Thank you for sharing about Addison’s disease (I didn’t know about it) and Heather, wishing you peace and comfort during your bed rest.

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  2. Hi, I’m really sorry to hear that, I didn’t know.

    I hope Heather rests peacefully, and recovers soon.

    Best Wishes, Marc.

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  3. Thank you so much. I’ll let her know you sent a message. Thanks and god bless!

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  4. dfb says:

    Gosh, I missed this too! I’m so sorry, bless both of you and tell Heather my thoughts are very much with her. May God give you both strength. Kindest regards, David.

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  5. Praying for you both. Get some good rest and look forward to the new blogs. Take care and God bless!

    Mal
    countrygirldreams

    Like

  6. granbee says:

    Ronnie, as I saw various photos of Heather, and remembered the time earlier, maybe 6-8 weeks ago(?), when she said she had not felt well for a couple of days, I thought then she might have a chronic health issue. I had not known about the Addison’s Disease, or the “last stages”, as you write of here. My prayers are so very much with here. Now I understand even more why she particularly like my post entitled “The Injured Old Woman and the Angry Dog” some time ago! I hope she will be able to read these comments of support, or have them read to her. I bless you for your constant support of Heather. I have learned to love and appreciate her many gifts and her warm heart in cyberspace. Prayers ongoing for Heather and for your strength in supporting her, Ronnie.

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  7. Thanks, still resting; it’s a very complex disease.It happens, ironically, sometimes to healthy people. Or show I saw manifests itself diffferently. Most of my twenties, I was a vegetarian and did not eat any sugar for 35 yrs except in small quanities in fruits,grains or potatoes. I’ve been an athlete all my life-not competitive-I sneaked out in some form but I was on the track team, gymnastics team-(d team)-a few head falls doing backhandsprings, a bad flip on the balance beam and I would not compete (for good reason), I showed horses : English-jumping and Western barral racing (I had a beautiful black half-morgan-half–quarter horse), diving, cross-country skying,biking, weight lifting, tennis, and 3 intense years of M. Arts. but…I love to run -until four years ago-I got pregnant, unless my foot was broken (X2) or something, I ran seven miles a day outside, 10-12 on saturdays and usually on Sundays–from 22yrs. to -40 yrs. old.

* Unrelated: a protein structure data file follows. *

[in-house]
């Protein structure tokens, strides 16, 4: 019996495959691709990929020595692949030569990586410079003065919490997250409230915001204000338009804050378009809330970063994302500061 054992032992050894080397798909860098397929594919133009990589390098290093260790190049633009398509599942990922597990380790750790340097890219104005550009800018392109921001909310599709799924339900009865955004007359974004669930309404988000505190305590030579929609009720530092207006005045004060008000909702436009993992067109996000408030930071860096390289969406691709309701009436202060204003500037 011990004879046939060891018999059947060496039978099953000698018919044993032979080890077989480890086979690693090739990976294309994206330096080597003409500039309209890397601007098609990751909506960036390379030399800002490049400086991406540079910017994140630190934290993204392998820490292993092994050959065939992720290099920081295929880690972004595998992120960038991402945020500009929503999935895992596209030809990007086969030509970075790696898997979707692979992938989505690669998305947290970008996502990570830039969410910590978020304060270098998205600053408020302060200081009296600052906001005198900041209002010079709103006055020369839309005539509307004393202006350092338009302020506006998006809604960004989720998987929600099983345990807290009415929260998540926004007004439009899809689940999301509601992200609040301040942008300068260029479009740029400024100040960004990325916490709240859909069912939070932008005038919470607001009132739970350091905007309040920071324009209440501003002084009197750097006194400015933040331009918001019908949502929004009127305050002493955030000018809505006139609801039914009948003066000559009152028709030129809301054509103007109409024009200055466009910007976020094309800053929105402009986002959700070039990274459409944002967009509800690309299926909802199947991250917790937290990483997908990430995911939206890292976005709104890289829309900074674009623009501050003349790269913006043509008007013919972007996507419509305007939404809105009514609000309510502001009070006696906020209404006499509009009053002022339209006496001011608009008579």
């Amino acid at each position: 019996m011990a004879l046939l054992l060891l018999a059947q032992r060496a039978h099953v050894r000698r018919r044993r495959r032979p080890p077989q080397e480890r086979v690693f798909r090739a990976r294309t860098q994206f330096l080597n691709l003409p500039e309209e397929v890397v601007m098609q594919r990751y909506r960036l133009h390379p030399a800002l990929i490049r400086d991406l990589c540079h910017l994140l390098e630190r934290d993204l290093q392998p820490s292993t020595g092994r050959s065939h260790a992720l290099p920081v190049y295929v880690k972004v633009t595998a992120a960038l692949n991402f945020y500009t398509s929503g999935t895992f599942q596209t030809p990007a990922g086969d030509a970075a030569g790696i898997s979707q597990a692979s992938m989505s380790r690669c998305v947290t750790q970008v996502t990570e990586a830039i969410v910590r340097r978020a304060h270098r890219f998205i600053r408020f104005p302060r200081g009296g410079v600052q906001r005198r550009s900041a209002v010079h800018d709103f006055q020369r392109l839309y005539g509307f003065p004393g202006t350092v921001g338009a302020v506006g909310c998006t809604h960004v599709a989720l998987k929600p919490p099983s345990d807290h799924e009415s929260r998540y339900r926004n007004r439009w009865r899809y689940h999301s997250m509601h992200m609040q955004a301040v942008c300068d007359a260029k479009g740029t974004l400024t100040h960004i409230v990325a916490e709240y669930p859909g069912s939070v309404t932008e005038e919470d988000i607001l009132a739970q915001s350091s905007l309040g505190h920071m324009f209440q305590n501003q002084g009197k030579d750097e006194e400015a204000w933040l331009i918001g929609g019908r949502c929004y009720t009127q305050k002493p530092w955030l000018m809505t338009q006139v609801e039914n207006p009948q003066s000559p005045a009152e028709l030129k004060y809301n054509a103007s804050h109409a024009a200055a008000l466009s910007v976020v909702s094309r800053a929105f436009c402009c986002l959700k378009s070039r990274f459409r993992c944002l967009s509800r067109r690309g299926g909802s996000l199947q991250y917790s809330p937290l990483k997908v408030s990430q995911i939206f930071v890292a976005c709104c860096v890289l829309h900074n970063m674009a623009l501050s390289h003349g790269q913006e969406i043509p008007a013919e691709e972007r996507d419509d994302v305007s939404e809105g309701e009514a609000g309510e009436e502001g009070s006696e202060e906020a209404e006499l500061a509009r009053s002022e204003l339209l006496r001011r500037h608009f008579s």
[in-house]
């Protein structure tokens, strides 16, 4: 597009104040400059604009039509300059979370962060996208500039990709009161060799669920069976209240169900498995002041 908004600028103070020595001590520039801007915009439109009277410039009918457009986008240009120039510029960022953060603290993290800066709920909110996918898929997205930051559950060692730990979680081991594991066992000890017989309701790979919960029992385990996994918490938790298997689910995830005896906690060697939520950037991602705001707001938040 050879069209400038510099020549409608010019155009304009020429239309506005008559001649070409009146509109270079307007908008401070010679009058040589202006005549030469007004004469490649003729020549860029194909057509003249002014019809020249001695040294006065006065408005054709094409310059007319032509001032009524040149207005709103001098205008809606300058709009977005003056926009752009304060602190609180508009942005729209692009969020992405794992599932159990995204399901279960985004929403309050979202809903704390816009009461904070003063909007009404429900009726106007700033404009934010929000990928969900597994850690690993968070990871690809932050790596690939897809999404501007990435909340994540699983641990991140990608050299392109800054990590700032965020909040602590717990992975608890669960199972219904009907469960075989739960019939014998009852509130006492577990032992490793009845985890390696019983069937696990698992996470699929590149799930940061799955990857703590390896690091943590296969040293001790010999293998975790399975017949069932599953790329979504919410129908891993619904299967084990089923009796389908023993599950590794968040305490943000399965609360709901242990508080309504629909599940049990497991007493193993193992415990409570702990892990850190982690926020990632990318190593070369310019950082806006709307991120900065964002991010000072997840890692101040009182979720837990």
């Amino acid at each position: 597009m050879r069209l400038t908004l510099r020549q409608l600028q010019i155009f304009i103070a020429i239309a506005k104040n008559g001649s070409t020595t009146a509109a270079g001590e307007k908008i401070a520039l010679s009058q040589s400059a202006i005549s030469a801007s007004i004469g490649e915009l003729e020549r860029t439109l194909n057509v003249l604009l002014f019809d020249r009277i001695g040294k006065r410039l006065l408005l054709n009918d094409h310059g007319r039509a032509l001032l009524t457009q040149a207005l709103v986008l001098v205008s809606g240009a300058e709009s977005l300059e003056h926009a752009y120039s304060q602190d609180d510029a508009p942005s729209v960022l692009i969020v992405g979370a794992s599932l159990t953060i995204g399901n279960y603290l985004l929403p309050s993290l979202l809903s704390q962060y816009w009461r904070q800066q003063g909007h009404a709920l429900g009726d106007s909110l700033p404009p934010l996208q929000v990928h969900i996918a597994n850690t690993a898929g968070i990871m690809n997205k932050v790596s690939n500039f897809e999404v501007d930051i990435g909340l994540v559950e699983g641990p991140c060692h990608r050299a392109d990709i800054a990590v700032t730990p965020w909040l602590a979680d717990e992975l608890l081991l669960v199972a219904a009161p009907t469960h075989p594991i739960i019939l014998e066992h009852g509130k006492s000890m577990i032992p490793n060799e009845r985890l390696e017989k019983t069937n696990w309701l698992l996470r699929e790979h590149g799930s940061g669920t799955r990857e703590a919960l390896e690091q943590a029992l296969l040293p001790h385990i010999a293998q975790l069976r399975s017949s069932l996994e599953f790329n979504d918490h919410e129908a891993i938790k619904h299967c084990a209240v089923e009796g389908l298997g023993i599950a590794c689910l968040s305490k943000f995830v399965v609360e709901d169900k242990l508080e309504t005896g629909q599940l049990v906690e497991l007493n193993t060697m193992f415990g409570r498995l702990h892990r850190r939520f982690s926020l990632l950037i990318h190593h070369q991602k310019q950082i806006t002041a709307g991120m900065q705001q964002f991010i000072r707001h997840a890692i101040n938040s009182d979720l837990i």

Then. I passed out at an Art Opening,( My Gallery)-I did’nt know about the pregnancy-(miscarried)-and my potassium bottomed out. At the E.R. My eyebrows,eyelashes started falling out, and I dropped 20 pds. I’m 5’4 and 100 now and it takes effort ti keep it stable. I can’t tell you how many people have be jealous or blamed me for bulima–crazy–I have always been thin but I exercised now I walk with a cane-it’s tiger stripped!!!! it goes with my tiger hat ) thanks so much for the comments, I was feeling so guiltly about not be able to keep up- but they were right and I only have 4-5 % use of my hands. so thank you, TCTG

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  8. Praying you’ll soon recover and regain your strength. Thank God you have Ronnie to give his care and support. God bless you both.